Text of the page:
Editor’s Note: The World Health Organization (WHO) has noted that there is a risk of Ebola flare-ups in affected countries as the virus persists in survivors after their recovery, and as of January, 15, 2016, WHO confirmed a new case of Ebola in Sierra Leone. The Sierra Leone government, WHO, and partners are rapidly responding to this new case. Immediate action in responding to flare-ups and strong surveillance systems are needed to halt human-to-human transmission of Ebola completely.”
Today, the World Health Organization (WHO) declared the end of the deadliest Ebola outbreak ever recorded in history. Since the first suspected case of Ebola appeared in Guinea in December 2013, the virus has infected nearly 30,000 people, and over 11,300 people have died. The outbreak also devastated economies and health systems, leading to losses of approximately $2.2 billion and increased morbidity and mortality due to diseases like malaria and measles among the three most affected countries of Liberia, Guinea, and Sierra Leone.
Ebola transmission in a country is declared to have ended 42 days (twice the length of the virus’ incubation period) after the last detected case tests negative two times. “Detecting and breaking every chain of transmission has been a monumental achievement,” declared Dr. Margaret Chan, WHO Director-General.
However, caution is needed as flare-ups are expected, which is why strong surveillance and response systems are critical in the months to come, especially since the virus can persist in survivors even after recovery.
During the last two years, the international community responded to the Ebola crisis at an unprecedented scale. The UN Security Council authorized a first-ever global response of its kind through the UN Mission for Ebola Emergency Response (UNMEER). Key UN partners, including WHO, UNICEF, the World Food Programme (WFP), the Office for the Coordination of Humanitarian Affairs (OCHA), UNFPA, and others marshalled and coordinated funds, technical assistance, and lifesaving commodities from around the world.
More than 50 nations contributed to the response, pledging over 5 billion US dollars in total to the Ebola response, recovery, and research and development efforts.
Thousands of health officials traveled to West Africa to conduct trainings on proper care and to help operationalize the Ebola response, including over 3,000 from the United States alone.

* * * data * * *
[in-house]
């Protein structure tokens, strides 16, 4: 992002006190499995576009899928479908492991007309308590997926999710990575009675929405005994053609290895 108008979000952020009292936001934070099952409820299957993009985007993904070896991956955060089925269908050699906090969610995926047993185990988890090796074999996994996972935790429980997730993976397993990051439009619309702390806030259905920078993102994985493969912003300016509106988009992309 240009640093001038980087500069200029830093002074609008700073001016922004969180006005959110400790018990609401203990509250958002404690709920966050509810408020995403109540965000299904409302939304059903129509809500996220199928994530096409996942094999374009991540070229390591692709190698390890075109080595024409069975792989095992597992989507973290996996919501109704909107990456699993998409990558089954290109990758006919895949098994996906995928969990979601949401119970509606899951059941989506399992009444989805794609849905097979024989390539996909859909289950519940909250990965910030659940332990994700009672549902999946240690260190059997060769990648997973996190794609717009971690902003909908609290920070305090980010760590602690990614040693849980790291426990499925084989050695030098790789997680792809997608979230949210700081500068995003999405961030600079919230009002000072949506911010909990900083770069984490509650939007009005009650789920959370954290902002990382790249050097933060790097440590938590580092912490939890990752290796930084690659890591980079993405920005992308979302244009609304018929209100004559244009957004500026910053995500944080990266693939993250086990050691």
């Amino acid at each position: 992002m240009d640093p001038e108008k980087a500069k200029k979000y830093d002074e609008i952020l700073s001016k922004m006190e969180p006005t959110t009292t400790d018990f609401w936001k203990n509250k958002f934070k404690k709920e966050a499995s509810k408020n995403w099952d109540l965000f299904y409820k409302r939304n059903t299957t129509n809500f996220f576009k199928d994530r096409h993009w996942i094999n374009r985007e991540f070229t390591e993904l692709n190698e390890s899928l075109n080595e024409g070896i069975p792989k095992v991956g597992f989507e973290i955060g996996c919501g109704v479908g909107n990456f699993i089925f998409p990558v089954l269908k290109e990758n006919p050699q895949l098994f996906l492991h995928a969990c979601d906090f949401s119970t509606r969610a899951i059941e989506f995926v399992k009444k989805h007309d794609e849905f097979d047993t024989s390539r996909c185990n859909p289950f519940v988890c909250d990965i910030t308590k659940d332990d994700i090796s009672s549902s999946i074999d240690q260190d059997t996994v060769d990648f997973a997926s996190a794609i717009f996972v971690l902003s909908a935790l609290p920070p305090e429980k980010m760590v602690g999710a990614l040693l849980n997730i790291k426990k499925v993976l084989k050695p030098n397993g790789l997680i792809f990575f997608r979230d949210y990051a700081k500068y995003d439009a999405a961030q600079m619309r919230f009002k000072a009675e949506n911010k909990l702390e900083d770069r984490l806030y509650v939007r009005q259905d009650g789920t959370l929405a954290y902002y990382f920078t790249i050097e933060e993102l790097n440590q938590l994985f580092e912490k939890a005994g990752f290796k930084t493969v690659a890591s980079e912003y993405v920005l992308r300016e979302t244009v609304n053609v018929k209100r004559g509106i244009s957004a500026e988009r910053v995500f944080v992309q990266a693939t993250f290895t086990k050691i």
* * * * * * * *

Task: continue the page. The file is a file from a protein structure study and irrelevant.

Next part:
Businesses mobilized to contribute funds and protect their workforce and partners through the Ebola Private Sector Mobilization Group. In large part due to these coordinated efforts, Ebola cases declined from 950 per week in September 2014 to zero today.
Bolstered by this global response, the governments and citizens of Guinea, Liberia, and Sierra Leone showed remarkable resilience in leading the charge to end the epidemic. Health workers risked their lives to care for those affected. Communities welcomed children orphaned by Ebola with open arms. Government bodies developed systems to manage response efforts. Volunteers organized to support their communities and spread lifesaving information.
Everyone had a role to play in ending the Ebola outbreak. If we lacked a single piece of the Ebola puzzle – the heroism of health workers, the extraordinary resilience of West Africa’s people, the generosity of nations and businesses from around the world, and the expertise and support of the UN – we might still be fighting this epidemic. Of course, we all wish the response was faster, resources mobilized at higher scale, and the global architecture more nimble. Now, the challenge will be to ensure we learn those lessons to ensure that this never happens again.
A key piece of that puzzle is building WHO’s capacity to prevent, detect, and control outbreaks and support at-risk countries in building resilient public health systems. Later this month, when WHO convenes its Executive Board, we will have a significant opportunity to address this need for a strong and supported WHO, and the international community must do its part to deliver on that opportunity.